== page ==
Georgia Southern students to bring Savannah to Ireland in new Dunbrody Center exhibit
Visitors to the Dunbrody Emigrant Experience Center, a world-class visitor center in the historic river port of New Ross, County Wexford, Ireland, will soon be able to experience a taste of Savannah, thanks to several Georgia Southern University students.
The students conducted primary-source research at archives in Savannah and in Ireland, and a permanent exhibition based on their discoveries is now being developed for the Dunbrody Center, which welcomes more than 110,000 visitors annually. The facility’s principal attraction is a full-scale reproduction of a three-mast, transatlantic sailing ship, the Dunbrody, which operated out of New Ross between 1845 and 1869.
“Our students determined that the Dunbrody’s first ever commercial voyage was to Savannah, seeking Georgia timber and that subsequent voyages by it and its sister ships brought immigrants from southeastern Ireland to the Hostess City,” said Howard Keeley, Ph.D., director of Georgia Southern’s Center for Irish Research and Teaching (C.I.R.T.). “That multifaceted story is what the exhibition will convey, providing Irish, European and other international visitors with compelling text and images about Savannah, a city that may not have been on their radar.”
Undergraduate honors student Noelle Anderson, a native of Fortson, Georgia, was part of the research team that identified and analyzed documents at such repositories as the city of Savannah Research Library and Municipal Archives and the National Archives of Ireland.
“One artifact useful for the exhibition is an invoice, dated Feb. 8, 1847, from the Savannah factory, Andrew Low & Co., for various kinds of timber,” Anderson said. “We discovered the invoice in an uncatalogued box of papers in an Irish archive, and it helps bring the trading link to life.”
Seán Connick, director of the Dunbrody Emigrant Experience Center, is thrilled with the detailed work conducted and curated by the student-researchers from Georgia Southern.
“The students are providing a new and much more nuanced narrative about the original vessel,” said Connick in a video link from aboard the Dunbrody reproduction. “We had almost no knowledge of the complex trading and human links that existed between our port and Savannah during the mid-19th century.
“Until now, we thought of the Dunbrody primarily as a famine ship: a means of escaping Ireland during our Great Hunger or potato famine,” he continued. “ We knew a great deal about its conveying passengers to Québec and New York, but the students’ work is demonstrating that Savannah-bound passengers, while distressed, were not destitute and that Georgia timber enjoyed high demand from brewers, railroad-builders and others in our region.”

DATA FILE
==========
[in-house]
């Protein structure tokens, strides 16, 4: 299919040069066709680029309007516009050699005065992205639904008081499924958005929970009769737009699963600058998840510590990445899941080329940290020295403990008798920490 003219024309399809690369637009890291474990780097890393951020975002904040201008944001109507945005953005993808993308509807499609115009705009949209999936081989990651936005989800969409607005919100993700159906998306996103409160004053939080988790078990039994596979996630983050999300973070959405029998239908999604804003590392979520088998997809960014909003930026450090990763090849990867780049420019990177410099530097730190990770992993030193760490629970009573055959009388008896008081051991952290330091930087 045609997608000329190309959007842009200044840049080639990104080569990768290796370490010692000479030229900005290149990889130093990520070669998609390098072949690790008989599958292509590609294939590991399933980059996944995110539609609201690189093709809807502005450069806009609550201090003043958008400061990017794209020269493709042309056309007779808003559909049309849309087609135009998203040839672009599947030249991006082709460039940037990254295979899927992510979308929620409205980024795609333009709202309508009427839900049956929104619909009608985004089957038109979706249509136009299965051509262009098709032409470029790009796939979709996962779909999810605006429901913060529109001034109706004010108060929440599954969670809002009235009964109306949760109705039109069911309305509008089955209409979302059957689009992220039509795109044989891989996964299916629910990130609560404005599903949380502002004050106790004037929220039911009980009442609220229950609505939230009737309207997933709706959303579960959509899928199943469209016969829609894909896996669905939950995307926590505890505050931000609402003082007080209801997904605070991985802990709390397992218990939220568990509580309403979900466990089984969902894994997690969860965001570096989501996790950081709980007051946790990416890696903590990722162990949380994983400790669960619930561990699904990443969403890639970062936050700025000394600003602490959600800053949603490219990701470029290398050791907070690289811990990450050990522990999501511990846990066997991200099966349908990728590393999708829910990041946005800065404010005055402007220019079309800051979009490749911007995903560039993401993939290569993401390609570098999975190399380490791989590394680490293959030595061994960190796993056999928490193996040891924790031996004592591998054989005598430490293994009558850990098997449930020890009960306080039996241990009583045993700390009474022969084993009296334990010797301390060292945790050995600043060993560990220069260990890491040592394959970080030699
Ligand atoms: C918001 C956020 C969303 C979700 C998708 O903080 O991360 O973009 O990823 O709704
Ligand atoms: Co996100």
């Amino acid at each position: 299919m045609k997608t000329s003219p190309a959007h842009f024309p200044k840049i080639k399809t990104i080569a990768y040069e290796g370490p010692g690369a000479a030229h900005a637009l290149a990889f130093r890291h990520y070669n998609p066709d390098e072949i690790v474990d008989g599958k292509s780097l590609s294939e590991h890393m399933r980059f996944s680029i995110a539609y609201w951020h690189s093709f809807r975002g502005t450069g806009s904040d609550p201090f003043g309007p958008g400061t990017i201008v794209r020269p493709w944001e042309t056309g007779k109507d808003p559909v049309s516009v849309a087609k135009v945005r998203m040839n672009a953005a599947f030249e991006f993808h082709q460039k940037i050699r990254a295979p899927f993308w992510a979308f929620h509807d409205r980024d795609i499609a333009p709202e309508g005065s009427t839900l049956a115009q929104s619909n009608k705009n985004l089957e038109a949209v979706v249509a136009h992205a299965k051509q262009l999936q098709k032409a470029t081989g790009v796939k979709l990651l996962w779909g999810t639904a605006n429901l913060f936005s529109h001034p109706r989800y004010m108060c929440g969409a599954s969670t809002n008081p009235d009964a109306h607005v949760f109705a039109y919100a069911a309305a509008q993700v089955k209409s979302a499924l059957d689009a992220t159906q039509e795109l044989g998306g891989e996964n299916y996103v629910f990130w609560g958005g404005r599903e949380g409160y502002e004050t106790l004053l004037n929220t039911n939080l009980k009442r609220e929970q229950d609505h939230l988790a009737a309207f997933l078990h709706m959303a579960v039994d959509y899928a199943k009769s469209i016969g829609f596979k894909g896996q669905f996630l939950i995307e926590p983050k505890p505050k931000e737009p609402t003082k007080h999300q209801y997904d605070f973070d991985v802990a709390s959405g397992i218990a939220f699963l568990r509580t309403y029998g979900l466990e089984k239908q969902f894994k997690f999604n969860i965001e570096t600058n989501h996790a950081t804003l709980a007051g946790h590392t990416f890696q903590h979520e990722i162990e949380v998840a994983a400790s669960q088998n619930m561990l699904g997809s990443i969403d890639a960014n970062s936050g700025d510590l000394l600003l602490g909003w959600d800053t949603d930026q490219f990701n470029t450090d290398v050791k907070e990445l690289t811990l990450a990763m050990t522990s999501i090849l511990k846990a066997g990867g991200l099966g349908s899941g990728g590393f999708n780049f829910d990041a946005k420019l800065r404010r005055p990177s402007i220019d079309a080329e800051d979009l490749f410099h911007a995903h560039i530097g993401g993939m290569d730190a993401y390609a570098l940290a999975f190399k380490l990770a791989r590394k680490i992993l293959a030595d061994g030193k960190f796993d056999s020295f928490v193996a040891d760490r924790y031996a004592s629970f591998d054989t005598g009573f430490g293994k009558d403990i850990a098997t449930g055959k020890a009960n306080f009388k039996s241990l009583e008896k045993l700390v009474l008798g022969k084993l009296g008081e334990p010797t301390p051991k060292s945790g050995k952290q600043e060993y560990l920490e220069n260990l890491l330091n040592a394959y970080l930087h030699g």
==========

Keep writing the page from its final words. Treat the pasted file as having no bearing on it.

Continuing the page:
Recent graduate Bernadette O’Donnell (’18) was also a part of the student research team that made some of these discoveries.
“We used the Dunbrody Emigrant Experience Center as a case study in my capstone International Studies course, and I was also was a member of the archives-based undergraduate research program that, working in Savannah and Ireland, discovered and assembled the material now being used for the permanent exhibition,” O’Donnell said. “It’s great to have our work educate and excite people about Savannah. The exhibition will encourage tourism from Europe to Savannah.”
Keeley said the project promotes tourism, economic development and further bridges a gap between Savannah and Ireland.
“We secured more than $40,000 in funding for this project, with half of it as a matching grant from stakeholders in Savannah,” said Keeley. “Such entities as Visit Savannah and the Savannah-Hilton Head Airport Authority see real worth in the exhibition. It’s a way of placing Savannah’s rich history and its heritage-tourism assets before large numbers of discerning Europeans.
“It also augments the TradeBridge initiative, a collaboration between C.I.R.T., the Savannah Economic Development Authority and Ireland-based partners that, in its first 10 months, has secured major European distribution deals for several Savannah companies and has seen an Irish maritime company establish its U.S. headquarters in Savannah,” Keeley added. “We’re gratified that our students’ work is not only getting deployed in a real-world situation but is also advancing the economic vitality of Savannah and our region.”
Georgia Southern University, a public Carnegie Doctoral/R2 institution founded in 1906, offers 141 degree programs serving nearly 26,500 students through nine colleges on three campuses in Statesboro, Savannah, Hinesville and online instruction. A leader in higher education in southeast Georgia, the University provides a diverse student population with expert faculty, world-class scholarship and hands-on learning opportunities. Georgia Southern creates lifelong learners who serve as responsible scholars, leaders and stewards in their communities. Visit GeorgiaSouthern.edu.
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